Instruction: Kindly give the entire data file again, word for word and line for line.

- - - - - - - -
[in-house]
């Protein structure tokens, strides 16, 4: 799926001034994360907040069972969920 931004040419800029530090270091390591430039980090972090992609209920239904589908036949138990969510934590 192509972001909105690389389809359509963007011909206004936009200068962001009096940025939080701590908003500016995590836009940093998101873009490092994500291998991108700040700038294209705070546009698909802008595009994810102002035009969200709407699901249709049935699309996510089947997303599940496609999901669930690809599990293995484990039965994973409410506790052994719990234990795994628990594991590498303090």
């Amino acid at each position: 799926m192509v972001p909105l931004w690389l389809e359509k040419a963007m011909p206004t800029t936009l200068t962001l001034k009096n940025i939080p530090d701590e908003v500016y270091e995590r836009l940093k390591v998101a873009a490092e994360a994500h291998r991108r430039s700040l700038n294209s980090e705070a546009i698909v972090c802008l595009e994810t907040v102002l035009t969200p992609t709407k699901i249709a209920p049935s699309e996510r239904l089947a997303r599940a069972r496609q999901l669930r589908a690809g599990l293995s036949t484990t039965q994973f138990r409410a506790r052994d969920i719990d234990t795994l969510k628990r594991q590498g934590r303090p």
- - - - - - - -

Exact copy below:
[in-house]
């Protein structure tokens, strides 16, 4: 799926001034994360907040069972969920 931004040419800029530090270091390591430039980090972090992609209920239904589908036949138990969510934590 192509972001909105690389389809359509963007011909206004936009200068962001009096940025939080701590908003500016995590836009940093998101873009490092994500291998991108700040700038294209705070546009698909802008595009994810102002035009969200709407699901249709049935699309996510089947997303599940496609999901669930690809599990293995484990039965994973409410506790052994719990234990795994628990594991590498303090």
């Amino acid at each position: 799926m192509v972001p909105l931004w690389l389809e359509k040419a963007m011909p206004t800029t936009l200068t962001l001034k009096n940025i939080p530090d701590e908003v500016y270091e995590r836009l940093k390591v998101a873009a490092e994360a994500h291998r991108r430039s700040l700038n294209s980090e705070a546009i698909v972090c802008l595009e994810t907040v102002l035009t969200p992609t709407k699901i249709a209920p049935s699309e996510r239904l089947a997303r599940a069972r496609q999901l669930r589908a690809g599990l293995s036949t484990t039965q994973f138990r409410a506790r052994d969920i719990d234990t795994l969510k628990r594991q590498g934590r303090p």